The Haisla Nation’s own proposed LNG export facility, Cedar LNG, received environmental approval from the BC and federal government, subject to conditions, in March 2023.
The project is expected to be the first Indigenous-owned LNG export facility in Canada and one of the first in the world.
Haisla Nation Chief Councillor Crystal Smith announcing Cedar LNG’s environmental approval. Photo BC Government.
Yet, it would seem, not even Indigenous backing can save some projects from political interference. Swampy notes that Natural Law Energy, a group of five First Nations, reached an agreement with TC Energy to purchase part of the Keystone XL pipeline from Alberta to Nebraska before the Biden administration killed the project.
But President Biden wasn't the first political leader to stand in the way of First Nations' energy aspirations.
A few years ago, Calvin Helin of Lax Kw’alaams Nation, and son of a hereditary chief, rallied 35 First Nations behind his vision for the multi-pipeline Eagle Spirit Energy Corridor. It was the stuff good stories of which good stories are made.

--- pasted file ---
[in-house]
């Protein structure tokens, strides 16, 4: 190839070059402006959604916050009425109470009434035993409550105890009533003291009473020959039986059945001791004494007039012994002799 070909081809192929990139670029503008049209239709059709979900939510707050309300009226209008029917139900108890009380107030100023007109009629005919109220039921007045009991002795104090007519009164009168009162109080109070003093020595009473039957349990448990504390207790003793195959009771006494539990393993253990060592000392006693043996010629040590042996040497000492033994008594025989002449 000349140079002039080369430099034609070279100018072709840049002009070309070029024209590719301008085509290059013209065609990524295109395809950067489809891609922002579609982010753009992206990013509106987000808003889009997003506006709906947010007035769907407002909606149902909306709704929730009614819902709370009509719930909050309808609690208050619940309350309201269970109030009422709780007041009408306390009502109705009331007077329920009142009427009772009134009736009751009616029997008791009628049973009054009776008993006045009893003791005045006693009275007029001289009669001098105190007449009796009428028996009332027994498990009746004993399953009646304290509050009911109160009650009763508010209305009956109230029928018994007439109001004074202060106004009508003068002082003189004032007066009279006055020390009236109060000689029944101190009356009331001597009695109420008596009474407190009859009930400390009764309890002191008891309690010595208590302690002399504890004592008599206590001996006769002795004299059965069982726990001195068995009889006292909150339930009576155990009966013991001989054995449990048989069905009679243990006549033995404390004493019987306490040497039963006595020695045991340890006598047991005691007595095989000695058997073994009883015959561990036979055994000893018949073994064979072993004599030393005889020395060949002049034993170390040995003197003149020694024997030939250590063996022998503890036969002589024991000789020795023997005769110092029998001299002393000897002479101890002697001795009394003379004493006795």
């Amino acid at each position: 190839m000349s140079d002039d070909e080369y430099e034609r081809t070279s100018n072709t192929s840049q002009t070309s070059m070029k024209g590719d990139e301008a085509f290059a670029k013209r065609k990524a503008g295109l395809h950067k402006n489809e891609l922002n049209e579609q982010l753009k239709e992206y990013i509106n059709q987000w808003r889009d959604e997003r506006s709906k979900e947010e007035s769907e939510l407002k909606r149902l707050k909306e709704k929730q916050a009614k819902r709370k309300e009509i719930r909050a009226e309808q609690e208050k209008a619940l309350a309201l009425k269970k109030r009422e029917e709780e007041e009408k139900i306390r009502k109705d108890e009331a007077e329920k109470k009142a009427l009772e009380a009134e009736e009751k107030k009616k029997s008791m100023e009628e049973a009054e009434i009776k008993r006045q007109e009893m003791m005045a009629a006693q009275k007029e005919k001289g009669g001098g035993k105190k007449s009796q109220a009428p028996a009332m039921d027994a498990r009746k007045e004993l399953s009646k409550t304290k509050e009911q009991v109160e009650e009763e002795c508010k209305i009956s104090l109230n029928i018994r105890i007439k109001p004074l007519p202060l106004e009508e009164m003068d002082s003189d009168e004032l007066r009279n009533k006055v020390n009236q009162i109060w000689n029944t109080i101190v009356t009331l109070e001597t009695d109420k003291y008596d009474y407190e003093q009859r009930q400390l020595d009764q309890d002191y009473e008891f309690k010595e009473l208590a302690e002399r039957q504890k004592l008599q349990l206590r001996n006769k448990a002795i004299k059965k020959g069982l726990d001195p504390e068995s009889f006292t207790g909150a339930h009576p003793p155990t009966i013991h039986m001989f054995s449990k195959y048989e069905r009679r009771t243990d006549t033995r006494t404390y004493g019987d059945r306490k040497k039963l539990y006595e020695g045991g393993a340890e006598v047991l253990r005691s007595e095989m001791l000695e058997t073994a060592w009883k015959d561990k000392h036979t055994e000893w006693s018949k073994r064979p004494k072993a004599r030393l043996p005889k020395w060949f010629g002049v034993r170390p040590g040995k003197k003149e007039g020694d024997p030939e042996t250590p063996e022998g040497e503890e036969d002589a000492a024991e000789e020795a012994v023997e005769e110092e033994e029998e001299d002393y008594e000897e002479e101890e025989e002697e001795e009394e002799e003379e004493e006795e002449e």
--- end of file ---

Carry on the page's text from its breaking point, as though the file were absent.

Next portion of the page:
Growing up, Helin says he saw first-hand the poverty so many Indigenous communities suffer. Then, at 12 years old, Helin was sent south to live with a family in BC's Lower Mainland. He learned what he calls "family Chinese" and opened a karate club offering free lessons to Indigenous kids in East Vancouver.
After studying and practising business and constitutional law, publishing books on Indigenous history and leading an Indigenous trade mission to China, his vision for Eagle Spirit was born.
The multibillion-dollar deal would have seen four pipelines, both natural gas and oil, bring opportunity from Alberta's oilpatch to BC's northern coast and on to Asian markets.
Remarkably, Eagle Spirit won approval from all First Nations chiefs along its proposed route and the financial backing of Aquilini Investment Group, offering equity to over 400 First Nations in Western and Northern Canada. It was visionary.
"It turns the whole model on its head where the starting point is First Nations, not the ending point," said Helin.
But, seemingly out of nowhere, it was cancelled at the 11th hour. The federal government passed Bill C-48, banning oil tankers from docking on BC's northern coast. And though the bill introduced a higher standard for consulting with Indigenous peoples, it was, ironically, the vehicle that frustrated an aspiring project driven by Indigenous peoples themselves.